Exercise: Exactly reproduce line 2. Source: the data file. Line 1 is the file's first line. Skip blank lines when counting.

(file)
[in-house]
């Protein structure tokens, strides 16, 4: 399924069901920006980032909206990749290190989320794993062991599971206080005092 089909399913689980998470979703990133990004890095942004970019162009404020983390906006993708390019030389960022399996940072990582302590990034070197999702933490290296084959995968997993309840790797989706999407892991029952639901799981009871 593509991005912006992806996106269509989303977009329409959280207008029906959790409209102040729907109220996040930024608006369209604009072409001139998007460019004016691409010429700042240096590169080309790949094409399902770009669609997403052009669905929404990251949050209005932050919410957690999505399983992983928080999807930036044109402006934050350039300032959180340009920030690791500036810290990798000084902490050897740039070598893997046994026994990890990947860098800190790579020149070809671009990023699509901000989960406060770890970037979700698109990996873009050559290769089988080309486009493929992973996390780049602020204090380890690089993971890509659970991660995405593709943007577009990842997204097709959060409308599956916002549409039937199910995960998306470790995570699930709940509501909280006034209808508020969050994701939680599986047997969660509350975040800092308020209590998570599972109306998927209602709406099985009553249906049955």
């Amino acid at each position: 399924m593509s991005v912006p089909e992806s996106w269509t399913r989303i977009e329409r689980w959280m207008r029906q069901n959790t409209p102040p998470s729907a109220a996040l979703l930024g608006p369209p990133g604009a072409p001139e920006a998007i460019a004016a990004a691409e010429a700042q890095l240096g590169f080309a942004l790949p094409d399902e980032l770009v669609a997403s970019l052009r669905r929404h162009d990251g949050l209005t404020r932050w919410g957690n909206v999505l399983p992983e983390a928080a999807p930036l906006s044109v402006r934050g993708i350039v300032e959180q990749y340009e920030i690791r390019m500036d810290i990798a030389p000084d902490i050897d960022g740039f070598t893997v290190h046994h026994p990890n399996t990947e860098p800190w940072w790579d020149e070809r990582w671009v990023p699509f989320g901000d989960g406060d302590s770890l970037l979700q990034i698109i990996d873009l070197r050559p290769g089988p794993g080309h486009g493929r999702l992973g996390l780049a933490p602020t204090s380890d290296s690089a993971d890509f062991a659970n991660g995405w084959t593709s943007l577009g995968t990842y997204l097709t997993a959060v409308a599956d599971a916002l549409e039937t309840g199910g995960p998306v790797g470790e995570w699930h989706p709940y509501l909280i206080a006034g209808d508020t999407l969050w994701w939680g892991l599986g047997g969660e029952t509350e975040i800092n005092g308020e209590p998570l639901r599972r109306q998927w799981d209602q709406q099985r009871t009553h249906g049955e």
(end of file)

């Protein structure tokens, strides 16, 4: 399924069901920006980032909206990749290190989320794993062991599971206080005092 089909399913689980998470979703990133990004890095942004970019162009404020983390906006993708390019030389960022399996940072990582302590990034070197999702933490290296084959995968997993309840790797989706999407892991029952639901799981009871 593509991005912006992806996106269509989303977009329409959280207008029906959790409209102040729907109220996040930024608006369209604009072409001139998007460019004016691409010429700042240096590169080309790949094409399902770009669609997403052009669905929404990251949050209005932050919410957690999505399983992983928080999807930036044109402006934050350039300032959180340009920030690791500036810290990798000084902490050897740039070598893997046994026994990890990947860098800190790579020149070809671009990023699509901000989960406060770890970037979700698109990996873009050559290769089988080309486009493929992973996390780049602020204090380890690089993971890509659970991660995405593709943007577009990842997204097709959060409308599956916002549409039937199910995960998306470790995570699930709940509501909280006034209808508020969050994701939680599986047997969660509350975040800092308020209590998570599972109306998927209602709406099985009553249906049955």